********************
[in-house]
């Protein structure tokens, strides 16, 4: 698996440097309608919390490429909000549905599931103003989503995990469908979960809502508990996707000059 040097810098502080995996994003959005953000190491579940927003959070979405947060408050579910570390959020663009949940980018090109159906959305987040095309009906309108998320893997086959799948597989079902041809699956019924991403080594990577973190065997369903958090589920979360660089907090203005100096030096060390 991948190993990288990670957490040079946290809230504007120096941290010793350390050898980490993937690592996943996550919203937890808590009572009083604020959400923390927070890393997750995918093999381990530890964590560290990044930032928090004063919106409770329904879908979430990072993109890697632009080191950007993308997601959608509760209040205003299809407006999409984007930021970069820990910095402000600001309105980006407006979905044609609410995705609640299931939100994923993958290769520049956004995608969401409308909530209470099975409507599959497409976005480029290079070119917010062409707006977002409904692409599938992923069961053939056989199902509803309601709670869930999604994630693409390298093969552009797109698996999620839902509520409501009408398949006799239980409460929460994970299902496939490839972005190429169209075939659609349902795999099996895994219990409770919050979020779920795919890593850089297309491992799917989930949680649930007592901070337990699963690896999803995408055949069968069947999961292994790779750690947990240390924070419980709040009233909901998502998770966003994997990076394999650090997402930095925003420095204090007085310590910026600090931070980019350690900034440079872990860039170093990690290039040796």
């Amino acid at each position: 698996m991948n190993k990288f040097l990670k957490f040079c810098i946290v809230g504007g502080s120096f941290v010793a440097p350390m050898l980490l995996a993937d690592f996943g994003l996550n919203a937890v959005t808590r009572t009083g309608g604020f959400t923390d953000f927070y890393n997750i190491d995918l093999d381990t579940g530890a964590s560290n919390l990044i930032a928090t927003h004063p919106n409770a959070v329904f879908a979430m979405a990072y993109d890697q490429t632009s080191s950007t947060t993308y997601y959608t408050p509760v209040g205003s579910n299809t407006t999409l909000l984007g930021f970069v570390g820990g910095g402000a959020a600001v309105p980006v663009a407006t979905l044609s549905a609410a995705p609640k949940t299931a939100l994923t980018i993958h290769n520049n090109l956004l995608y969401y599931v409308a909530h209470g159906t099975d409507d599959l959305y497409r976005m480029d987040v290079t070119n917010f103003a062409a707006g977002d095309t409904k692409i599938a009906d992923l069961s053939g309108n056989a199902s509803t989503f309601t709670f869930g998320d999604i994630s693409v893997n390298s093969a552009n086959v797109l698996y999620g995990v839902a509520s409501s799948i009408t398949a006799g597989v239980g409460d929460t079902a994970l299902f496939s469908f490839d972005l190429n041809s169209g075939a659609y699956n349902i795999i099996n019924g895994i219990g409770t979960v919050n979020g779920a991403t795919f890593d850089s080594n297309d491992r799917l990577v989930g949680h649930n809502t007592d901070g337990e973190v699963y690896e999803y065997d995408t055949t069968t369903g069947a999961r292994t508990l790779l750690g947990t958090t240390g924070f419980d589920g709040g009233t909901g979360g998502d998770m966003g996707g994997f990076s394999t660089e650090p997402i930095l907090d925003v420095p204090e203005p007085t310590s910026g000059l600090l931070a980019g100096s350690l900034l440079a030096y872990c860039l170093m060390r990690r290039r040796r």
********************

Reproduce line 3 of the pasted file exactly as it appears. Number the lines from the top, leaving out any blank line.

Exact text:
């Amino acid at each position: 698996m991948n190993k990288f040097l990670k957490f040079c810098i946290v809230g504007g502080s120096f941290v010793a440097p350390m050898l980490l995996a993937d690592f996943g994003l996550n919203a937890v959005t808590r009572t009083g309608g604020f959400t923390d953000f927070y890393n997750i190491d995918l093999d381990t579940g530890a964590s560290n919390l990044i930032a928090t927003h004063p919106n409770a959070v329904f879908a979430m979405a990072y993109d890697q490429t632009s080191s950007t947060t993308y997601y959608t408050p509760v209040g205003s579910n299809t407006t999409l909000l984007g930021f970069v570390g820990g910095g402000a959020a600001v309105p980006v663009a407006t979905l044609s549905a609410a995705p609640k949940t299931a939100l994923t980018i993958h290769n520049n090109l956004l995608y969401y599931v409308a909530h209470g159906t099975d409507d599959l959305y497409r976005m480029d987040v290079t070119n917010f103003a062409a707006g977002d095309t409904k692409i599938a009906d992923l069961s053939g309108n056989a199902s509803t989503f309601t709670f869930g998320d999604i994630s693409v893997n390298s093969a552009n086959v797109l698996y999620g995990v839902a509520s409501s799948i009408t398949a006799g597989v239980g409460d929460t079902a994970l299902f496939s469908f490839d972005l190429n041809s169209g075939a659609y699956n349902i795999i099996n019924g895994i219990g409770t979960v919050n979020g779920a991403t795919f890593d850089s080594n297309d491992r799917l990577v989930g949680h649930n809502t007592d901070g337990e973190v699963y690896e999803y065997d995408t055949t069968t369903g069947a999961r292994t508990l790779l750690g947990t958090t240390g924070f419980d589920g709040g009233t909901g979360g998502d998770m966003g996707g994997f990076s394999t660089e650090p997402i930095l907090d925003v420095p204090e203005p007085t310590s910026g000059l600090l931070a980019g100096s350690l900034l440079a030096y872990c860039l170093m060390r990690r290039r040796r």